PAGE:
Some of Nicole LaPierre’s high school art students admit they don’t get out of bed for Zoom classes and seem depressed.
Meanwhile, the Portsmouth mother thinks her younger son, Theo, is not learning all he should in first grade, splitting time between in-person classes and remote learning.
“It’s a nightmare,” LaPierre said in a recent interview. “How many jobs can you do at once? Something’s got to give, and what’s giving is Theo is not getting as much schooling as he should. We as working parents don’t have the energy.”
Parents in communities across the state have been forced to make unforeseen choices as they try to balance work and remote learning.
For the LaPierre family, that meant hiring a babysitter they share with a neighbor to watch three kids while they aren’t in class.
In another case, a Nashua father cut off from unemployment benefits reconciled with his ex-girlfriend, who agreed to help their daughter learn remotely while he returned to work.
“I have to keep money coming in,” said the father, who didn’t want to be named because he was challenging the halt of unemployment payments. “I have to pay the bills or we’ll have no place to live.”
Nearly 16,000 New Hampshire parents — primarily women — “cited the need to care for a child not in school as a reason for not working” as of late November, Brian Gottlob, director of the state’s Economic and Labor Market Information Bureau, wrote in a recent weekly update.
“At times during the summer that number had reached over 30,000,” he said.
Parents are stretching their days longer than before the pandemic. Kristin Hardwick sees them in off hours visiting her Coworking House, a Milford business offering shared and private work spaces.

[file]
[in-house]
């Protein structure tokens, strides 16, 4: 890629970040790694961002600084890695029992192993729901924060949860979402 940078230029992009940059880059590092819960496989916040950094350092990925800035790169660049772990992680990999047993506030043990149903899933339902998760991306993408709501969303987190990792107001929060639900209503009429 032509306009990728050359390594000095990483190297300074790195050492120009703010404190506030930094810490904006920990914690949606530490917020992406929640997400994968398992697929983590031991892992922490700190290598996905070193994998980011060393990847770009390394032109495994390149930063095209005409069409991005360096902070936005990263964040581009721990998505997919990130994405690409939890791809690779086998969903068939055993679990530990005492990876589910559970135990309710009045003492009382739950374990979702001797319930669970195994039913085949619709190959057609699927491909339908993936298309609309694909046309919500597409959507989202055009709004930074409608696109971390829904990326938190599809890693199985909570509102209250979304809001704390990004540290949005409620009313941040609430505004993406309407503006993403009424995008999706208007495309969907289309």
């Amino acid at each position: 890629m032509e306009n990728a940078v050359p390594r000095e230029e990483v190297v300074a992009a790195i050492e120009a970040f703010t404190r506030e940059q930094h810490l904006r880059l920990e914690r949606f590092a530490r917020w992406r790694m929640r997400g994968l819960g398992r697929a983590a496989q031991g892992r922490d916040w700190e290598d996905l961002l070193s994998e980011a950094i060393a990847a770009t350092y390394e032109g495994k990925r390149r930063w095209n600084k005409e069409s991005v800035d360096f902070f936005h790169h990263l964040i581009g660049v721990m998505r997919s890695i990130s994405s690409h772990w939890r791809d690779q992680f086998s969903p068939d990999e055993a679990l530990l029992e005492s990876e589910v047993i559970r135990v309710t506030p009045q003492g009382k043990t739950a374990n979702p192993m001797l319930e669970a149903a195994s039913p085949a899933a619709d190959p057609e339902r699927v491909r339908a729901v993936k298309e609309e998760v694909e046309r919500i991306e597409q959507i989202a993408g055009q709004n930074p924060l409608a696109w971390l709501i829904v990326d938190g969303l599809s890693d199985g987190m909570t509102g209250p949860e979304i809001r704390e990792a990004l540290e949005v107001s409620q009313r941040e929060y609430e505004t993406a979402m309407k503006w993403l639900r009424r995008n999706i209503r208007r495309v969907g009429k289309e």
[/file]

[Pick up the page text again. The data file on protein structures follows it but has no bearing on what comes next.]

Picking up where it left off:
“They were remote-schooling during the day and coming in late evenings or early mornings to get their work done,” Hardwick said. “Remote schooling is a huge burden.”
The pandemic and current events have taken a toll on parents.
“We’re so mentally exhausted from this pandemic and this government,” said LaPierre, who teaches in Tewksbury, Mass. “I have a lot of guilt about him (Theo) getting the short end of the stick.”
Tired and hungry
This month, a mother of two children stopped by the food pantry at the Nashua Salvation Army for the first time for free food because it was difficult for her to work and oversee remote schooling at the same time.
Her daughter, she said, will watch a Zoom class for an hour, and then the second-grader is left to do assignments.
“I’m more teaching,” said the mother, who declined to be named. “They’re just not getting enough direction.”
Grace Tavares, home school coordinator at the Dr. Crisp Elementary School in Nashua, also stopped by the food pantry. She helps arrange for food, clothing, furniture and internet access for families with children at the school, which offers remote and hybrid learning.